Sista Afya is an online community for Black women across the African Diaspora to connect to resources and support each other. This community provides mental wellness education (workshops, professional development, online resources), resource connections (large events to foster connections between service providers and the community), community support (therapy, support groups, etc.), mental wellness merchandise (journals, greeting cards, coloring books, etc.).
Ayana Therapy is an app that matches those with marginalized identities to compatible licensed therapists based upon their experiences and identities across race, gender, class, sexuality, ethnicity, and ability. The digital platform removes obstacles like transportation and scheduling by allowing for flexible online communication (texts, calls).
Melanin and Mental Health is an online resource that aims to connect Black and Latinx individuals with culturally competent clinicians and includes a searchable directory of therapists, a podcast that discusses therapy and any relevant topics, and buyable merchandise. This organization also holds monthly events for the community.
Inclusive Therapists is an online resource that matches individuals with marginalized identities with experienced therapists. As a social justice-oriented organization, it also provides resources for therapists and individuals to better advocate for minority communities, such as reduced fees, therapist training support, and inclusive mental health events.
NAAPIMHA is an organization that strives to promote mental health in Asian and Pacific Islander (AAPI) communities and focuses on suicide prevention among youth, empowering mental health consumers, access to high quality, affordable mental health care. This organization develops consumer networks, works closely with community-based organizations, advocates for public policy, provides cultural competency training and other assistance, and creates fact sheets in a variety of languages, such as Hmong, Thai, Khmer, Mandarin, Korean, and more.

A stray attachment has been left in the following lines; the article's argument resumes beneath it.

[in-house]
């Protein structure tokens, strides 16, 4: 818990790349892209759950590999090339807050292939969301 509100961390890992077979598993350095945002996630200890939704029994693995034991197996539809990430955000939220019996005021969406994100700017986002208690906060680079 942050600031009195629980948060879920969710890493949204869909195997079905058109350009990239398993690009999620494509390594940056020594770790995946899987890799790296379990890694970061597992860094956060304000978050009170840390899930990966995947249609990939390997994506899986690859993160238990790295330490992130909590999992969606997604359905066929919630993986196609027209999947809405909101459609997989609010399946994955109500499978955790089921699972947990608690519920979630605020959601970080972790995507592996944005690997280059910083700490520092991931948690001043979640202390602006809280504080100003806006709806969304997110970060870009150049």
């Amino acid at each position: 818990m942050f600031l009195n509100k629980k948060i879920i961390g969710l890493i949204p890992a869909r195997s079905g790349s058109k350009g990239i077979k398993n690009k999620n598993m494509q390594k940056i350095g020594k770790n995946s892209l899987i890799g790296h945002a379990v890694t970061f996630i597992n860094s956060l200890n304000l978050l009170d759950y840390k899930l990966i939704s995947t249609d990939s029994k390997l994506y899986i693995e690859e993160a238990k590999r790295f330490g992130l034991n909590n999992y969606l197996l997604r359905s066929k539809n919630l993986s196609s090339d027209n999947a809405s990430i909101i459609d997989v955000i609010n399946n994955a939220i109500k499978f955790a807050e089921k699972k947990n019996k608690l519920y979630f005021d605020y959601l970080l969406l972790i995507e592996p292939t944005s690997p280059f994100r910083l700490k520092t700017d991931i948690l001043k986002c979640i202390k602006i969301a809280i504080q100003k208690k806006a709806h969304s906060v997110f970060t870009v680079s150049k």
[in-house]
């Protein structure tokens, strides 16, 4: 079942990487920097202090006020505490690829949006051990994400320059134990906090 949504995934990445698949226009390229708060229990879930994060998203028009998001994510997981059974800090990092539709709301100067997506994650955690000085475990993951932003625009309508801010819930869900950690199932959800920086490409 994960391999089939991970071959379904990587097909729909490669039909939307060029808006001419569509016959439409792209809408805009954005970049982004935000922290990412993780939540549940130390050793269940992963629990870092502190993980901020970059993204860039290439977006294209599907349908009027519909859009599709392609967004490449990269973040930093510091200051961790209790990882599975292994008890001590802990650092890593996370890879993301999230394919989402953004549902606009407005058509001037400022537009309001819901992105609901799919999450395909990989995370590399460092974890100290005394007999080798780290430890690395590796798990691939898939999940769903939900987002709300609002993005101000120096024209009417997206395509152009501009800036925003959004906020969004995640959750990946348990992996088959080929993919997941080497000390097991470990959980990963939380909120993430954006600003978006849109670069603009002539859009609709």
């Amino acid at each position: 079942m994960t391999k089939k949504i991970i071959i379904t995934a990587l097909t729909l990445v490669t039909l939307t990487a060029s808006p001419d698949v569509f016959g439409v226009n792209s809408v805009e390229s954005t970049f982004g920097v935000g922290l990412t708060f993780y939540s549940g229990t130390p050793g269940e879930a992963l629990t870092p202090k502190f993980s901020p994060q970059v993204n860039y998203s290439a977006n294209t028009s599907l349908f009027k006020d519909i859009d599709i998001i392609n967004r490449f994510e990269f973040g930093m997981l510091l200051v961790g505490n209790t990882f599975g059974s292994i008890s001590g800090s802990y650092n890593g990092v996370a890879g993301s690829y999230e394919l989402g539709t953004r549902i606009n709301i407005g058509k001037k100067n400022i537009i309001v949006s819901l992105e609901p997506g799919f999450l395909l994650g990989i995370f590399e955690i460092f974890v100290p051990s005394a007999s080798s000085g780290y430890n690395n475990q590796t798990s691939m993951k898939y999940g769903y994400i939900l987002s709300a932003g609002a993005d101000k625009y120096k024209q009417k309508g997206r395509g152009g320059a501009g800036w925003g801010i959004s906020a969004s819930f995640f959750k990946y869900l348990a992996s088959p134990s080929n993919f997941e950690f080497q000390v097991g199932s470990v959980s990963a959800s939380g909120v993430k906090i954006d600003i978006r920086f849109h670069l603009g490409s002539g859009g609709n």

Heal Haus breaks the stigma and stereotype behind the culture of healing with their modern and accessible approach to promoting wellness. They claim that healing is a lifestyle with a need to focus on holistic health and wellness. Physically situated in Brooklyn as a shop and cafe, they offer yoga/meditation classes, workshops, and private sessions, promoting diverse and inclusive wellness services to anyone. They have even adopted socially distanced services in response to COVID-19.
Dive in Well provides a space and opportunity for leaders, influencers, and entrepreneurs in the global wellness industry to come together, partnering and being featured in many different health and wellness brands, small and large. Facilitating both offline and online conversations allows soul-centered wellness to be more accessible to consumers and participants. Maryam Ajayi, the founder of the organization, hopes to destigmatize the culture behind wellness, promote wellness in marginalized communities, and uplift others in her life and through her work in Dive in Well.
Sad Girls Club is both an online platform and a real community dedicated to bring together girls who are battling mental health problems. Founded by Elyse Fox in 2017, the club hopes to provide a safe space of open dialogue on mental health and provide support for a lot of girls who do not have access to treatment. On their instagram bio is a link to provide monetary support for the club but also their blog, a readily accessible collection of personal stories and insightful articles that brings perspective to the public.